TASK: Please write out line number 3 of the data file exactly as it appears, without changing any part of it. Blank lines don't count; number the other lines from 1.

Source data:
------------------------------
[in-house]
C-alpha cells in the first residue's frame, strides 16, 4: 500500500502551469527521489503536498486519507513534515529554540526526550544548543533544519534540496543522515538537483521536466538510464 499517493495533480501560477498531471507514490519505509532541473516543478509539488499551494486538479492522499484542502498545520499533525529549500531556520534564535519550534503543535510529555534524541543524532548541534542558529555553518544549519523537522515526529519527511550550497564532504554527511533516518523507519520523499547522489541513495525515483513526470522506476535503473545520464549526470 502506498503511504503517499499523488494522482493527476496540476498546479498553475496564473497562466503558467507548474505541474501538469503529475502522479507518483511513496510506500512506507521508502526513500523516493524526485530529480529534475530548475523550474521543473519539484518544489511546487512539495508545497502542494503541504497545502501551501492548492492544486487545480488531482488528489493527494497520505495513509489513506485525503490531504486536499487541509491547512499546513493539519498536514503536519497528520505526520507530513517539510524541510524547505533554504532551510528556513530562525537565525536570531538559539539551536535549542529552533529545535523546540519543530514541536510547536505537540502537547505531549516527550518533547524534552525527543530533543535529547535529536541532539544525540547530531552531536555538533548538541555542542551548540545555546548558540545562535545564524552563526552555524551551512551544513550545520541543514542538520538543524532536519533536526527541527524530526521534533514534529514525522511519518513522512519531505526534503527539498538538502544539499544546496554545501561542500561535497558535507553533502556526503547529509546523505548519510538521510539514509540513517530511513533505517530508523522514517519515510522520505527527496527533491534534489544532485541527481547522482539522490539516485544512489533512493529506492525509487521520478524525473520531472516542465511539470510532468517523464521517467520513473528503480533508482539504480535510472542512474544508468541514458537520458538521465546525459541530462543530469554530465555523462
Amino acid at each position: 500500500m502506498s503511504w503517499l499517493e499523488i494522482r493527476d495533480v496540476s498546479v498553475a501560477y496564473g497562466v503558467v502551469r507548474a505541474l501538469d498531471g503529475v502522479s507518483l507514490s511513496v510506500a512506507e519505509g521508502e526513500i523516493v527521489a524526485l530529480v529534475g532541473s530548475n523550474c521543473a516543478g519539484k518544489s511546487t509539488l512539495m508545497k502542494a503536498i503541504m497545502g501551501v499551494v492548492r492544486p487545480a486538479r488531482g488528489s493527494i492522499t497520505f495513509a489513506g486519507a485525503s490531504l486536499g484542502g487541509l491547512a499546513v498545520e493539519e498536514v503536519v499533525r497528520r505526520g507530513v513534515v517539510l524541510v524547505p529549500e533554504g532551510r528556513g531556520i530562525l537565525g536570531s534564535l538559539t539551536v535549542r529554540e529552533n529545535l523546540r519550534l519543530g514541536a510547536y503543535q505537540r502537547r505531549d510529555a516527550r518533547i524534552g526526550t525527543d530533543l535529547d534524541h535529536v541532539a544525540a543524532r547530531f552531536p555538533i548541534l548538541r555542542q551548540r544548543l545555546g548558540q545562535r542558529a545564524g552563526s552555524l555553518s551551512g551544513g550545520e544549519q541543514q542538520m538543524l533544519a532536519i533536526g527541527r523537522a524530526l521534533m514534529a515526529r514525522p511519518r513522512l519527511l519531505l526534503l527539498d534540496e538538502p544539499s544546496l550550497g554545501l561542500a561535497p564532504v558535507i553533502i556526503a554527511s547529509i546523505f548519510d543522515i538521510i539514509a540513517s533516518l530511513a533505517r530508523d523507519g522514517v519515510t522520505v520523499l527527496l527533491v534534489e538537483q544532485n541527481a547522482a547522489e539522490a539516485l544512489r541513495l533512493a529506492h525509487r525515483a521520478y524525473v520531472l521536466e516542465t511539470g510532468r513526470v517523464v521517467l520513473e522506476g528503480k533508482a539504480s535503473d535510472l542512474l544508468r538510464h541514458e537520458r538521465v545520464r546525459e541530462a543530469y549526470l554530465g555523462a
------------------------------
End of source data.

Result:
Amino acid at each position: 500500500m502506498s503511504w503517499l499517493e499523488i494522482r493527476d495533480v496540476s498546479v498553475a501560477y496564473g497562466v503558467v502551469r507548474a505541474l501538469d498531471g503529475v502522479s507518483l507514490s511513496v510506500a512506507e519505509g521508502e526513500i523516493v527521489a524526485l530529480v529534475g532541473s530548475n523550474c521543473a516543478g519539484k518544489s511546487t509539488l512539495m508545497k502542494a503536498i503541504m497545502g501551501v499551494v492548492r492544486p487545480a486538479r488531482g488528489s493527494i492522499t497520505f495513509a489513506g486519507a485525503s490531504l486536499g484542502g487541509l491547512a499546513v498545520e493539519e498536514v503536519v499533525r497528520r505526520g507530513v513534515v517539510l524541510v524547505p529549500e533554504g532551510r528556513g531556520i530562525l537565525g536570531s534564535l538559539t539551536v535549542r529554540e529552533n529545535l523546540r519550534l519543530g514541536a510547536y503543535q505537540r502537547r505531549d510529555a516527550r518533547i524534552g526526550t525527543d530533543l535529547d534524541h535529536v541532539a544525540a543524532r547530531f552531536p555538533i548541534l548538541r555542542q551548540r544548543l545555546g548558540q545562535r542558529a545564524g552563526s552555524l555553518s551551512g551544513g550545520e544549519q541543514q542538520m538543524l533544519a532536519i533536526g527541527r523537522a524530526l521534533m514534529a515526529r514525522p511519518r513522512l519527511l519531505l526534503l527539498d534540496e538538502p544539499s544546496l550550497g554545501l561542500a561535497p564532504v558535507i553533502i556526503a554527511s547529509i546523505f548519510d543522515i538521510i539514509a540513517s533516518l530511513a533505517r530508523d523507519g522514517v519515510t522520505v520523499l527527496l527533491v534534489e538537483q544532485n541527481a547522482a547522489e539522490a539516485l544512489r541513495l533512493a529506492h525509487r525515483a521520478y524525473v520531472l521536466e516542465t511539470g510532468r513526470v517523464v521517467l520513473e522506476g528503480k533508482a539504480s535503473d535510472l542512474l544508468r538510464h541514458e537520458r538521465v545520464r546525459e541530462a543530469y549526470l554530465g555523462a